Tesla’s ‘Full Self Driving’ Beta Tech Nearly Wrecked This Model 3 Into a Parked Car

And that was before it ran a stop sign.

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Tesla’s ‘Full Self Driving’ Beta Tech Nearly Wrecked This Model 3 Into a Parked Car © Tesla’s ‘Full Self Driving’ Beta Tech Nearly Wrecked This Model 3 Into a Parked Car

Tesla's "Full Self Driving" update was sent out to an unknown number of beta testers a few days ago, and videos showing the system's performance are being shared around the internet. One such clip, posted by YouTuber Brandon M, shows a Tesla Model 3 equipped with the tech doing some suburban driving in FSD mode. I've got to say, though, for a system that's being tested on public roads...it ain't great.

Through the course of the short video, the vehicle often seems confused, making several errors and nearly running into a parked car had the driver not intervened. The owner also mentions several other issues the Model 3 had in earlier outings, saying it did much better in this example than it had before. That's alarming considering just how confusing this car is at points while driving through suburbia.

To be clear, it's fully understood both by the Tesla's owner and The Drive that this is an early version of FSD. However, it's being tested in the real world by non-professional drivers. Even considering that this is a new technology and it hasn't ever been evaluated in these conditions, the car should be able to recognize a stop sign, which it fails to at the video's 5:40 mark, pulling a California roll.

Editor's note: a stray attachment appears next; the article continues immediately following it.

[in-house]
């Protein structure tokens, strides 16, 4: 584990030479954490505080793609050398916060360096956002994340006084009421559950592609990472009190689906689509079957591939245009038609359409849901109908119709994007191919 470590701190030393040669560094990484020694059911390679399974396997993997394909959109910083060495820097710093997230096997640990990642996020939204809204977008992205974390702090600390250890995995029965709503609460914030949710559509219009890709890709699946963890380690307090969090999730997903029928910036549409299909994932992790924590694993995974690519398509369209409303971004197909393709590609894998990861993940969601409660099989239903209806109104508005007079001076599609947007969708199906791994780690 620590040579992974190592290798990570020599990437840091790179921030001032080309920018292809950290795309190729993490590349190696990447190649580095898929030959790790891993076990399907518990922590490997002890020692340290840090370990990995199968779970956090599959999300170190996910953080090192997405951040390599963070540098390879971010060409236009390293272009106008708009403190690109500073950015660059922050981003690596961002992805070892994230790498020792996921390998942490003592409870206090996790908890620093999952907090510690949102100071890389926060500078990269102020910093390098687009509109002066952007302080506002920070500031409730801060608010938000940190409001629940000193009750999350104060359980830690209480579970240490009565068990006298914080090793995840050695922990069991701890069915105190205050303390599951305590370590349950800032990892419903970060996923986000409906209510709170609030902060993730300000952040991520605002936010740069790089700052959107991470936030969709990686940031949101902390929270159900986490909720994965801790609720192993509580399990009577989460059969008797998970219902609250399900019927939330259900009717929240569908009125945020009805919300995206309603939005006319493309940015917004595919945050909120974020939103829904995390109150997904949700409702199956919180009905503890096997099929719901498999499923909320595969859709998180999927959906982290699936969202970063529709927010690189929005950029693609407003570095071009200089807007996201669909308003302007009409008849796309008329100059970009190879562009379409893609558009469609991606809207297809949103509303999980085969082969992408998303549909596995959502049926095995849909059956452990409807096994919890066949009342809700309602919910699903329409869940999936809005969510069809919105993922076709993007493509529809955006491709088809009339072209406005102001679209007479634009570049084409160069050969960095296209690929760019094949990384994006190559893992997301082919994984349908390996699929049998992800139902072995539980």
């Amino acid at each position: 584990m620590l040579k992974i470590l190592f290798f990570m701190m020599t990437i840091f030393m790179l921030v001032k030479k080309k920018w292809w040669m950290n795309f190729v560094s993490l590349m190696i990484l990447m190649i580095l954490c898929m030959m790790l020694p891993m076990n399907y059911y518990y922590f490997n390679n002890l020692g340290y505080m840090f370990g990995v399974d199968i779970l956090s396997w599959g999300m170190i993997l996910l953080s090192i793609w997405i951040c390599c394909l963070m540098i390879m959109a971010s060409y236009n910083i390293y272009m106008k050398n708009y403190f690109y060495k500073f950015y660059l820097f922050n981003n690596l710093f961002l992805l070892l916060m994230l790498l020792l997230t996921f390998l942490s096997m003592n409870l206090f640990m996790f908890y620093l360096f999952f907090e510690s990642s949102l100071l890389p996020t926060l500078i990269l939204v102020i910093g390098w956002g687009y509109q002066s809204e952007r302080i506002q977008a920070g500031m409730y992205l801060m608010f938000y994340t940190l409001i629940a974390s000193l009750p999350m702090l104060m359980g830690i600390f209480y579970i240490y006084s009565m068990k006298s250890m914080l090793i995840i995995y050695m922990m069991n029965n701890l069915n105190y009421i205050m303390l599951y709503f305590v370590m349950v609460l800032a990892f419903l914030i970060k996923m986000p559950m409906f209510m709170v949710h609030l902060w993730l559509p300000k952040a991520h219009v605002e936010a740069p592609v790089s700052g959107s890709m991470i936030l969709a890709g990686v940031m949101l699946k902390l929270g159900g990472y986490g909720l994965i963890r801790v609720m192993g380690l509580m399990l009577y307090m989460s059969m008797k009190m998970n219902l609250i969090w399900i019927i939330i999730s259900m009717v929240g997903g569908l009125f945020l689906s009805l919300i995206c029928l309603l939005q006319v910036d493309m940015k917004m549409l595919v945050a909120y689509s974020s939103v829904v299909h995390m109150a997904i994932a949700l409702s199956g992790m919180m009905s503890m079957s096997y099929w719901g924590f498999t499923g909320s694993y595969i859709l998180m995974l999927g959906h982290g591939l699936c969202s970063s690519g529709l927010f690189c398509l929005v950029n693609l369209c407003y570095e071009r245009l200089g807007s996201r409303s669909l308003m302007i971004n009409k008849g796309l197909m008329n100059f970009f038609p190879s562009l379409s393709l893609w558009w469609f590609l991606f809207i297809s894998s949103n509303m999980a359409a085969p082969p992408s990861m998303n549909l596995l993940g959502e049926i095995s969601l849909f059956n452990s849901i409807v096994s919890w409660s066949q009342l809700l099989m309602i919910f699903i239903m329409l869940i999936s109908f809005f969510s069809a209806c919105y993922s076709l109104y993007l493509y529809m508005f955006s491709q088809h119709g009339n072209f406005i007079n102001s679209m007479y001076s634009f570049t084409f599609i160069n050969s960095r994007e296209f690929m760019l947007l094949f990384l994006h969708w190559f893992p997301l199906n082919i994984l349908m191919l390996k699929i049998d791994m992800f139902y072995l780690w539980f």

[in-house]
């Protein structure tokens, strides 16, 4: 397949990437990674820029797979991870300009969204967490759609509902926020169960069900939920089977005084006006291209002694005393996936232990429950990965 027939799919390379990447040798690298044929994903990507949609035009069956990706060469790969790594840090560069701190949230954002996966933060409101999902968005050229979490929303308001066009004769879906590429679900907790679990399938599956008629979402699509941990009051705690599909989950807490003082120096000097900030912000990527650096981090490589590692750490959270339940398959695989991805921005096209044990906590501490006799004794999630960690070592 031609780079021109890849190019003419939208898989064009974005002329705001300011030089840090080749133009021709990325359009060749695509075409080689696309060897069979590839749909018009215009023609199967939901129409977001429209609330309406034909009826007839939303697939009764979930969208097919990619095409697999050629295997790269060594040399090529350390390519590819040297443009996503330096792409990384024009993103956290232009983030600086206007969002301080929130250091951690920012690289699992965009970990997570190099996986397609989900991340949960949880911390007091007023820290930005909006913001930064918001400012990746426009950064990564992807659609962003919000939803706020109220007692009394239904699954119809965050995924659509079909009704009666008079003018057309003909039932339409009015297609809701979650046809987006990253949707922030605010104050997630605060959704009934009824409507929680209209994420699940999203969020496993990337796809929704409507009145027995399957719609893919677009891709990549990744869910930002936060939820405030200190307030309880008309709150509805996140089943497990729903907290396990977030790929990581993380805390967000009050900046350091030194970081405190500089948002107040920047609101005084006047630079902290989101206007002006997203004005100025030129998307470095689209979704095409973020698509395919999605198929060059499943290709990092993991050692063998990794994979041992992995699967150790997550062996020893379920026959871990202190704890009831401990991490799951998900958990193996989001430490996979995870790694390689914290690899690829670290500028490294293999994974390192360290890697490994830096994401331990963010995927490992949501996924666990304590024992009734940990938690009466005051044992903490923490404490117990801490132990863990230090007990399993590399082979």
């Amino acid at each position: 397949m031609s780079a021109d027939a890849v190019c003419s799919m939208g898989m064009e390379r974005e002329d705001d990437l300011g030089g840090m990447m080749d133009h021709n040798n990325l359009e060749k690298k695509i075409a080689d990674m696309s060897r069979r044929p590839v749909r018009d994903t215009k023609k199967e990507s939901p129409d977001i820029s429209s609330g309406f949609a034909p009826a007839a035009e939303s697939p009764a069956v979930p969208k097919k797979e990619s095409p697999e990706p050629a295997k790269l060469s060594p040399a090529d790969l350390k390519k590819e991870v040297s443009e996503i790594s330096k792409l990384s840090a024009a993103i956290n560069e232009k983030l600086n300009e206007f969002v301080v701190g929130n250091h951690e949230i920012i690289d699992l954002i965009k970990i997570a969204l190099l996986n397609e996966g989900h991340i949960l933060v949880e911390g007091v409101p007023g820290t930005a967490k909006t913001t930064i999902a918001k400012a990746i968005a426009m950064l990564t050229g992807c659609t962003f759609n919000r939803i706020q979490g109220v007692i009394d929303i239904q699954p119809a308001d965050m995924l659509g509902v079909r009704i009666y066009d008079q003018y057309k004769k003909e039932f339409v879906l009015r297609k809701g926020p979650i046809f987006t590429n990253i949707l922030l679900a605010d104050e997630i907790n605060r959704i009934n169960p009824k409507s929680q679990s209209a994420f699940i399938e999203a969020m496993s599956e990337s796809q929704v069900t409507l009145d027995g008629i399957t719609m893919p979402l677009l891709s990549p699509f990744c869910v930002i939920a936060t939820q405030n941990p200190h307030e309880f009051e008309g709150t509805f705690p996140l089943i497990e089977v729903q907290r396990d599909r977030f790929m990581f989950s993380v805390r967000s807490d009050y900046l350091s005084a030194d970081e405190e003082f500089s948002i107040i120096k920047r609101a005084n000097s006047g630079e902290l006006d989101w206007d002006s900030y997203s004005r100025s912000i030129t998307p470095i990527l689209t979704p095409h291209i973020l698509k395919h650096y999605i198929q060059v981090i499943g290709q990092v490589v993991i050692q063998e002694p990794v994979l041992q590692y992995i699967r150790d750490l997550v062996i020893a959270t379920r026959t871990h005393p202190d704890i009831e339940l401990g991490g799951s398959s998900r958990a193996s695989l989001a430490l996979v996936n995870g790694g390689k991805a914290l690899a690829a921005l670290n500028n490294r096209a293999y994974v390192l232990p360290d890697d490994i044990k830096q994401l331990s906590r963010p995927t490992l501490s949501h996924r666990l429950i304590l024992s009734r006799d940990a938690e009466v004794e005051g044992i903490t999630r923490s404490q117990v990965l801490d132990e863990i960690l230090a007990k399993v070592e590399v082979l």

In fact, in eight minutes of driving, the system had to be switched over to manual control several times. It also seemed to have trouble navigating unusual intersections, stopping at them when there was no oncoming traffic and no stop sign. For instance, the car stops unnecessarily and nearly runs straight off the road at four-way intersection at the 4:25 mark. It also drives very close to parked cars and sometimes sees them as obstructions, harshly applying the brakes.

One of the most worrying moments is when the car comes to a pause at an unfamiliar turn, and the driver had to take the wheel. Needless to say, this system doesn't seem ready to handle anything more than the highway—which it still has trouble with on occasion—and it's definitely not "Full Self Driving." If this system went unsupervised, it would likely cause an accident. NHTSA says it is carefully monitoring the situation as the technology moves forward, and we have contacted the administration for comment on this video.

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